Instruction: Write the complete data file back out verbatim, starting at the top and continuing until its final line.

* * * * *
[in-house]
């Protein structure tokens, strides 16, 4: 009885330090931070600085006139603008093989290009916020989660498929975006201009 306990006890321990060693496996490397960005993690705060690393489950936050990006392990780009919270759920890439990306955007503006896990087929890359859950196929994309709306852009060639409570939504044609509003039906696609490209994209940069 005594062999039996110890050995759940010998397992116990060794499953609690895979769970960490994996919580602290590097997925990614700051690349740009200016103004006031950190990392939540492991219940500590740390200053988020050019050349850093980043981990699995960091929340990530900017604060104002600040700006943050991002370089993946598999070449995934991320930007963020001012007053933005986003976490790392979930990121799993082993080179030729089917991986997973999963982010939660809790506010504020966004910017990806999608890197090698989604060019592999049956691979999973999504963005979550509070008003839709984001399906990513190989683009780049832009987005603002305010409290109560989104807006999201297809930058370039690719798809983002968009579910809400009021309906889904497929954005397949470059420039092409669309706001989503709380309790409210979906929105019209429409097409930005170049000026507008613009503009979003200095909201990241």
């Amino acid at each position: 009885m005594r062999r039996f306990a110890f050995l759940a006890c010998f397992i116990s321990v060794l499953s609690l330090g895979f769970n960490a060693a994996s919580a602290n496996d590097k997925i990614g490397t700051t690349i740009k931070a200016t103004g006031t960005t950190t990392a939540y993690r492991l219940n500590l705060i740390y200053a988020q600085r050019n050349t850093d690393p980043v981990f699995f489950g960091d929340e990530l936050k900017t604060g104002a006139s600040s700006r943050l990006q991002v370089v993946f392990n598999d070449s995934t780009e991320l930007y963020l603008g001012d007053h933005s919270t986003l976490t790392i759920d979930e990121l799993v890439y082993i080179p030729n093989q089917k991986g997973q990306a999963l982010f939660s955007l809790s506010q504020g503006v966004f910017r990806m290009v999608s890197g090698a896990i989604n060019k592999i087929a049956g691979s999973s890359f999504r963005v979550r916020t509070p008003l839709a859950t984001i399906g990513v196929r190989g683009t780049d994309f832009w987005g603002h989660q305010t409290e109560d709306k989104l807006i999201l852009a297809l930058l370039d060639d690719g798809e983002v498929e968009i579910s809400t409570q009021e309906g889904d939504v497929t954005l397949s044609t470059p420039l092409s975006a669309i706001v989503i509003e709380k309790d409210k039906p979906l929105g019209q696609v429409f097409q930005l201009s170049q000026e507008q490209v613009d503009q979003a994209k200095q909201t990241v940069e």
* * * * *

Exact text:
[in-house]
């Protein structure tokens, strides 16, 4: 009885330090931070600085006139603008093989290009916020989660498929975006201009 306990006890321990060693496996490397960005993690705060690393489950936050990006392990780009919270759920890439990306955007503006896990087929890359859950196929994309709306852009060639409570939504044609509003039906696609490209994209940069 005594062999039996110890050995759940010998397992116990060794499953609690895979769970960490994996919580602290590097997925990614700051690349740009200016103004006031950190990392939540492991219940500590740390200053988020050019050349850093980043981990699995960091929340990530900017604060104002600040700006943050991002370089993946598999070449995934991320930007963020001012007053933005986003976490790392979930990121799993082993080179030729089917991986997973999963982010939660809790506010504020966004910017990806999608890197090698989604060019592999049956691979999973999504963005979550509070008003839709984001399906990513190989683009780049832009987005603002305010409290109560989104807006999201297809930058370039690719798809983002968009579910809400009021309906889904497929954005397949470059420039092409669309706001989503709380309790409210979906929105019209429409097409930005170049000026507008613009503009979003200095909201990241």
């Amino acid at each position: 009885m005594r062999r039996f306990a110890f050995l759940a006890c010998f397992i116990s321990v060794l499953s609690l330090g895979f769970n960490a060693a994996s919580a602290n496996d590097k997925i990614g490397t700051t690349i740009k931070a200016t103004g006031t960005t950190t990392a939540y993690r492991l219940n500590l705060i740390y200053a988020q600085r050019n050349t850093d690393p980043v981990f699995f489950g960091d929340e990530l936050k900017t604060g104002a006139s600040s700006r943050l990006q991002v370089v993946f392990n598999d070449s995934t780009e991320l930007y963020l603008g001012d007053h933005s919270t986003l976490t790392i759920d979930e990121l799993v890439y082993i080179p030729n093989q089917k991986g997973q990306a999963l982010f939660s955007l809790s506010q504020g503006v966004f910017r990806m290009v999608s890197g090698a896990i989604n060019k592999i087929a049956g691979s999973s890359f999504r963005v979550r916020t509070p008003l839709a859950t984001i399906g990513v196929r190989g683009t780049d994309f832009w987005g603002h989660q305010t409290e109560d709306k989104l807006i999201l852009a297809l930058l370039d060639d690719g798809e983002v498929e968009i579910s809400t409570q009021e309906g889904d939504v497929t954005l397949s044609t470059p420039l092409s975006a669309i706001v989503i509003e709380k309790d409210k039906p979906l929105g019209q696609v429409f097409q930005l201009s170049q000026e507008q490209v613009d503009q979003a994209k200095q909201t990241v940069e």